Pie and I had a nice solo birthday trail ride - it was a lovely day (for a change) - in the 50sF with some sun and not too much wind. We went further than he'd gone before by himself, and he was nervous at points, but well-behaved. Good birthday Pie!
After I turned Pie back out, I brought Drifter in - he was nervous without any other horses around. I free-lunged for just a moment, and then he was OK and I was able to ground tie, groom and tack up. At some point, Charisma came into the ring to be ground tied and groomed - he was very interested in her but well-behaved. We did a lot of work at the walk. He started out bracing again, but we worked on it for a while and got some decent softening. But it was softening without being soft, if that makes any sense - for true softening to exist, the horse has to be relaxed and he wasn't relaxed. I'd like him to stretch down and out for the contact rather than carrying his head and neck so high and "perfect" - his face is vertical and he's not pushing on the bit but he's nervous and carrying a lot of tension. There's no point in doing trot work until we get this issue cracked - the faster pace will just increase the tension. After we worked for a while, I got him working on an almost loose rein and he began to relax a bit. He doesn't neck rein, so steering was a bit iffy on a loose rein, but I think he's able to steer just off my legs and eyes. After than, we went back to the softening work again, and there was a bit more relaxation and reaching down.
Then Charisma left the ring - screaming by Drifter and a loss of concentration - but we kept working for quite a while and he was able to get back with me and we got some nice moments of almost relaxation, including some nice walk/halt transitions. We stopped there - good Drifter!
Then I took Dawn out for a spin in the sidepull. She's not as soft in the sidepull as she is in the bit, but we managed some decent walk and trot work, including transitions. Relaxation has been a big challenge for her as well but she'll now stretch down, all the way to the ground, at both the walk and trot. Her trot today was very forward and engaged, but still mostly pretty relaxed. She's come a long way - her normal level of tension is much reduced.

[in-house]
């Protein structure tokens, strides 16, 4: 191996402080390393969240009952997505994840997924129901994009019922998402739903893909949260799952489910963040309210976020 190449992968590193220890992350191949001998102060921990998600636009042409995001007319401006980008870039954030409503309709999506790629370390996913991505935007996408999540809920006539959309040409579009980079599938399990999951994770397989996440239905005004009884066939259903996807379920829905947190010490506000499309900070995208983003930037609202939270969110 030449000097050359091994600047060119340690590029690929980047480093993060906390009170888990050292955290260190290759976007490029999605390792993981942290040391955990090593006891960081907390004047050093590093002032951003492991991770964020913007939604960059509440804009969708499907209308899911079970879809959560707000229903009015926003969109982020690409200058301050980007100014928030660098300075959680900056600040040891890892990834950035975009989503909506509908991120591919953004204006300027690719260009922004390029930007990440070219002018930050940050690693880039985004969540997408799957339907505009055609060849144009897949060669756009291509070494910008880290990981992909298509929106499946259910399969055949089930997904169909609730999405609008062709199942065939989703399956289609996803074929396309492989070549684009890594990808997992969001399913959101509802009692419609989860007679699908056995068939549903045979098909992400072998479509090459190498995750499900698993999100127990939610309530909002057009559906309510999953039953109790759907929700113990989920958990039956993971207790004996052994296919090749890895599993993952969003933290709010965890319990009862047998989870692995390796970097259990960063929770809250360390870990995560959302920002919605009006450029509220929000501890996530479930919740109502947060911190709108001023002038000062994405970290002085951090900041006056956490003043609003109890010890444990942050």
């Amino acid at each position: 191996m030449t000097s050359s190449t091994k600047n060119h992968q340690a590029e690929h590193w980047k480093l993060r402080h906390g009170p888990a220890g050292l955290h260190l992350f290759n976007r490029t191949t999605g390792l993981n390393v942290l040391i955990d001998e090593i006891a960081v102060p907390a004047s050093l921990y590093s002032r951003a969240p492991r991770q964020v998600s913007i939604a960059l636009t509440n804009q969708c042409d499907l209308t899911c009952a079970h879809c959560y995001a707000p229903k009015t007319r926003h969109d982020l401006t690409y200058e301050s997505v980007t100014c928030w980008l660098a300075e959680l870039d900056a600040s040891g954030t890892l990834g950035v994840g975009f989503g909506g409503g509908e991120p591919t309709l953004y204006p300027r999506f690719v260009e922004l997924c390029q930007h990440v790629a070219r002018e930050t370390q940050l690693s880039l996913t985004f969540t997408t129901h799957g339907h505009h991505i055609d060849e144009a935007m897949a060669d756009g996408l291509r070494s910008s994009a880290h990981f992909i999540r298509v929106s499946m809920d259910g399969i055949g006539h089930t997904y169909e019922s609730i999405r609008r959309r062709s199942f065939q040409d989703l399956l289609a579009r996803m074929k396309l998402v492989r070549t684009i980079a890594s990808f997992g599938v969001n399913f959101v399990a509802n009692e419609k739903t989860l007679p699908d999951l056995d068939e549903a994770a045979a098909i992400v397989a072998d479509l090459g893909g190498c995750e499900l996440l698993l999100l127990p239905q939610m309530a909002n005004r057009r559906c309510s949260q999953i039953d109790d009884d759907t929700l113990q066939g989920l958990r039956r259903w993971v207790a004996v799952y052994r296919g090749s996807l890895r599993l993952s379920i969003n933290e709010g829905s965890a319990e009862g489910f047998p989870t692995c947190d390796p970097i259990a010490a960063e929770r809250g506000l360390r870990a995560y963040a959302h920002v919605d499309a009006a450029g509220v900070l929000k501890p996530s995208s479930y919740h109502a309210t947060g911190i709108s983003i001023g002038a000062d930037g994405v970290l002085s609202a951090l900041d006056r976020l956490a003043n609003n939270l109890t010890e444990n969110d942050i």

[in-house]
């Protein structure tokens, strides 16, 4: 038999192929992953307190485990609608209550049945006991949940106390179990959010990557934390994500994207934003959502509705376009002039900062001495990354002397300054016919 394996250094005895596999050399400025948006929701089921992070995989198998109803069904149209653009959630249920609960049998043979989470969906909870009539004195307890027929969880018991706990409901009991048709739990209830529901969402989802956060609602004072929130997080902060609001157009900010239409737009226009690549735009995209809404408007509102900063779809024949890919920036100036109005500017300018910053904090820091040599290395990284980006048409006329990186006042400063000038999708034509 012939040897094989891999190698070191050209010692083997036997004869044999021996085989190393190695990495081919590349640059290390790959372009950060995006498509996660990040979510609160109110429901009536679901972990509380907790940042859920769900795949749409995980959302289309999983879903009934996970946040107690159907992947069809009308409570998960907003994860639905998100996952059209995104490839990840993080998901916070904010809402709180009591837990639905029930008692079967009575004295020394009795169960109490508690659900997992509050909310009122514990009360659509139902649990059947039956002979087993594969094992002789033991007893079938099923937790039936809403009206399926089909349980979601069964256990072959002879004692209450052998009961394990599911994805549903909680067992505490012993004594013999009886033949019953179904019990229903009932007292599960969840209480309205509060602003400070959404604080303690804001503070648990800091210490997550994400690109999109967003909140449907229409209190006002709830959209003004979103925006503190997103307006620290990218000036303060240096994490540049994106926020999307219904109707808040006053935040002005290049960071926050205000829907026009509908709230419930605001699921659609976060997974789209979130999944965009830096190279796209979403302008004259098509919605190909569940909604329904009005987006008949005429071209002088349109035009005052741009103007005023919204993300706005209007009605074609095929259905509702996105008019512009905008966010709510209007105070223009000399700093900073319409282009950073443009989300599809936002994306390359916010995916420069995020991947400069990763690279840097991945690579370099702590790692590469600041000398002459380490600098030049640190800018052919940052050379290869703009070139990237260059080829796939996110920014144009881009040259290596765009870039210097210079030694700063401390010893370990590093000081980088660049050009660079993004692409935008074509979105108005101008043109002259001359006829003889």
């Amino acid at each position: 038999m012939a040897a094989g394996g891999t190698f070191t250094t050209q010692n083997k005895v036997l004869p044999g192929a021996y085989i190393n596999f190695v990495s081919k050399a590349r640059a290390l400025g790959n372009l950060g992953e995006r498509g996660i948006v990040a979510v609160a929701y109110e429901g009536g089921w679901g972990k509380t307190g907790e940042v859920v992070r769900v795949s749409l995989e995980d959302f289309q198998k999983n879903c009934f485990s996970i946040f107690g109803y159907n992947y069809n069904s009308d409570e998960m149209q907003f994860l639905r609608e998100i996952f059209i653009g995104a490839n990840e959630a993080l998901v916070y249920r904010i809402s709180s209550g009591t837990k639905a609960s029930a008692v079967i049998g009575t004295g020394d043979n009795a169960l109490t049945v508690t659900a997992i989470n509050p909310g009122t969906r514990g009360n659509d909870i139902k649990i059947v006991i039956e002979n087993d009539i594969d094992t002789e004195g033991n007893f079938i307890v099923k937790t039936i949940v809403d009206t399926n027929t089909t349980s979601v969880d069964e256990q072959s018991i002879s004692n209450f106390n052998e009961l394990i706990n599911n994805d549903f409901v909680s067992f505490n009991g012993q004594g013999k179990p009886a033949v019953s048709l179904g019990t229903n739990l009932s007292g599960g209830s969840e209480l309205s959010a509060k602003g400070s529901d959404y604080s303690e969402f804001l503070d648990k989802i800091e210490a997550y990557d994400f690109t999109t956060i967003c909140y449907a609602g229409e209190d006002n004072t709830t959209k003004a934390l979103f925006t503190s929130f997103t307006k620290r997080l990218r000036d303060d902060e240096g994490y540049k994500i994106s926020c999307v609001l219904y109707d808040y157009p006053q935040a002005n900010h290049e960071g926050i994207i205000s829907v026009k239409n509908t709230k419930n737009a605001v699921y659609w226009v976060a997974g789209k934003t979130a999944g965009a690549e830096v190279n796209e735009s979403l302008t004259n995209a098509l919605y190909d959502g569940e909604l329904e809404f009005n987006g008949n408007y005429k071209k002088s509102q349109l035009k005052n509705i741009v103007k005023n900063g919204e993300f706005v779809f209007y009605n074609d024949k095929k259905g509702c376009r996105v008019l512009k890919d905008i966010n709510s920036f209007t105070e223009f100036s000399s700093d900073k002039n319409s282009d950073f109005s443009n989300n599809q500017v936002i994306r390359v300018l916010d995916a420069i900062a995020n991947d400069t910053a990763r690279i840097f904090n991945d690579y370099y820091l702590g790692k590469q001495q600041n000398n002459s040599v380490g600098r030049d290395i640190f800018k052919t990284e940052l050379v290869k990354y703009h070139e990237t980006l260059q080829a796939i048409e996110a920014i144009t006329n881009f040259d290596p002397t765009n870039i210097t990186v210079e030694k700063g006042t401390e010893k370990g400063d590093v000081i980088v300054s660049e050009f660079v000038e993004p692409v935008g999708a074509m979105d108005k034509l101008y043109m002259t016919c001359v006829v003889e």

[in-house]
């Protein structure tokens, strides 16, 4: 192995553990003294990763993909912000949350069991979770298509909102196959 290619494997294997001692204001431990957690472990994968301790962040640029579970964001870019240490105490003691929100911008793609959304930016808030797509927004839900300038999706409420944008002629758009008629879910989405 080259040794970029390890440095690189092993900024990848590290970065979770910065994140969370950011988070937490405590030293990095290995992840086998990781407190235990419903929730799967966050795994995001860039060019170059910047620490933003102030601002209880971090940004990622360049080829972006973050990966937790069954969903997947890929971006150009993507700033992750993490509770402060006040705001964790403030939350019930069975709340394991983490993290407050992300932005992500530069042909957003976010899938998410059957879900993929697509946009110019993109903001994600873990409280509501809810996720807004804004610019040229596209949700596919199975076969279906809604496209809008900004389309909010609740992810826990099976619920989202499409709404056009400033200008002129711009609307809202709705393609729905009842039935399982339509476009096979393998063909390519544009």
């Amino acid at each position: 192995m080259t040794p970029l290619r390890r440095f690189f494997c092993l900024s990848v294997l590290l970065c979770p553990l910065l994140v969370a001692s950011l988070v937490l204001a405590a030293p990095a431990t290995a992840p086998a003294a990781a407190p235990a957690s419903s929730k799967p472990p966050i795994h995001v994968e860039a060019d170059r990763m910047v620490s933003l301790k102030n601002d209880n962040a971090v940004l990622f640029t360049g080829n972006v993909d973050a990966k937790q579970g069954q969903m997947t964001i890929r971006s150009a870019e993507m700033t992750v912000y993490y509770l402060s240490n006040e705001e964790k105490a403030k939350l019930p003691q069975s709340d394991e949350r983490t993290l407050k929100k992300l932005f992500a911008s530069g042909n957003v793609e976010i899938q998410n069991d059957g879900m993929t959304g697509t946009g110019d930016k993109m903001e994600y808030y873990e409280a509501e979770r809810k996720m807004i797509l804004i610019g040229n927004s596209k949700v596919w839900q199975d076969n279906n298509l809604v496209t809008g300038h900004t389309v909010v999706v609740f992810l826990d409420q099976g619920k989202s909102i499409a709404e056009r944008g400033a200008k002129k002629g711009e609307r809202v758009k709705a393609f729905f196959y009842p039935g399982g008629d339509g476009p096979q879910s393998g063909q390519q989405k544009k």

I had a nice conversation with our chiropractor/vet about Drifter's possible hormonal issues - she's an endocrine specialist. She says if he doesn't show overt sexual behavior around mares (which he doesn't - he's just extra friendly and attentive - lots of nickering and noticing mares), he's unlikely to be a rig, or cryptorchid, and that doing the (expensive) testosterone testing is likely to be a waste of time. It's more possible that he's a bit over active in the adrenal department (some geldings are this way), which can mimic the effects of testosterone. This could also explain his nervousness. She'll take a look at him when she's here next Wednesday - she does the sedation for our dentist Mike Fragale - and there may be some supplements that will help him out. I didn't think he was a crypt - he's not mouthy at all and is actually pretty sweet with people once you establish boundaries.